Written By Charles Leaver Ziften CEO
Whatever you do don’t ignore cyber security hackers. Even the most paranoid “typical” individual wouldn’t worry about a source of data breaches being taken credentials from its heating, ventilation and air conditioning (A/C) specialist. Yet that’s what took place at Target in November 2013. Hackers got into Target’s network using qualifications provided to the professional, most likely so they might monitor the heating, ventilation and air conditioning system. (For a great analysis, see Krebs on Security). And after that hackers were able to utilize the breach to inject malware into point-of-sale (POS) systems, and after that offload payment card details.
A number of ludicrous mistakes were made here. Why was the HVAC specialist given access to the business network? Why wasn’t the HVAC system on a different, entirely isolated network? Why wasn’t the POS system on a different network? And so on.
The point here is that in a very complex network, there are uncounted prospective vulnerabilities that could be exploited through negligence, unpatched software, default passwords, social engineering, spear phishing, or insider actions. You understand.
Whose task is it to discover and fix those vulnerabilities? The security team. The CISO’s team. Security professionals aren’t “typical” individuals. They are paid to be paranoid. Make no mistake, no matter the particular technical vulnerability that was made use of, this was a CISO failure to prepare for the worst and prepare accordingly.
I can’t speak to the Target HVAC breach specifically, however there is one overwhelming reason why breaches like this happen: A lack of budgetary concern for cybersecurity. I’m not sure how typically companies cannot fund security simply since they’re inexpensive and would rather do a share buy-back. Or possibly the CISO is too timid to ask for what’s required, or has actually been told that she gets a 5% boost, irrespective of the need. Possibly the CEO is worried that disclosures of big allocations for security will alarm investors. Possibly the CEO is simply naïve enough to believe that the business will not be targeted by hackers. Bad news: Every business is targeted by cyber criminals.
There are huge competitions over budget plans. The IT department wants to fund upgrades and improvements, and attack the backlog of demand for brand-new and better applications. On the other side, you have line-of-business managers who see IT jobs as directly helping the bottom line. They are optimists, and have lots of CEO attention.
By contrast, the security department too often needs to defend crumbs. They are viewed as an expense center. Security reduces organization threat in such a way that matters to the CFO, the CRO (chief risk officer, if there is one), the general counsel, and other pessimists who appreciate compliance and reputation. These green-eyeshade individuals think of the worst case scenarios. That doesn’t make good friends, and budget plan dollars are assigned grudgingly at a lot of companies (up until the company gets burned).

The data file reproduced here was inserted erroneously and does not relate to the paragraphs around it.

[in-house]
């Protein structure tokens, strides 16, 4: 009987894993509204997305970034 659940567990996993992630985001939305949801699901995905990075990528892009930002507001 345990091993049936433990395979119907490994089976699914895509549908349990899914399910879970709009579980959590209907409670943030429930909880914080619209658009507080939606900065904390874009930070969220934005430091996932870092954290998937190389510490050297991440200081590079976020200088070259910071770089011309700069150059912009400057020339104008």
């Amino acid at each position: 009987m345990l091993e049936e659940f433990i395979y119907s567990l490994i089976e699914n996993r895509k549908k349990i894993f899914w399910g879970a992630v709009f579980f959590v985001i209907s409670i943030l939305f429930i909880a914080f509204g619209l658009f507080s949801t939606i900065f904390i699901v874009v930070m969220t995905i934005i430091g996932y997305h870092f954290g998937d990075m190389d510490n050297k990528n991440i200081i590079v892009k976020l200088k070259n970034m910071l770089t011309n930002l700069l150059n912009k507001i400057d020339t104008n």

Call it naivety, call it established hostility, however it’s a real challenge. You can’t have IT provided great tools to move the business forward, while security is starved and making do with second best.
Worse, you don’t want to end up in scenarios where the rightfully paranoid security teams are working with tools that do not mesh well with their IT counterpart’s tools.
If IT and security tools do not fit together well, IT may not have the ability to quickly act to react to dangerous scenarios that the security groups are keeping track of or are concerned about – things like reports from danger intelligence, discoveries of unpatched vulnerabilities, nasty zero-day exploits, or user behaviors that indicate dangerous or suspicious activity.
One idea: Discover tools for both departments that are designed with both IT and security in mind, right from the beginning, rather than IT tools that are patched to provide some very little security ability. One budget plan item (take it out of IT, they have more cash), however 2 workflows, one created for the IT professional, one for the CISO group. Everybody wins – and next time somebody wants to give the A/C contractor access to the network, maybe security will observe exactly what IT is doing, and head that disaster off at the pass.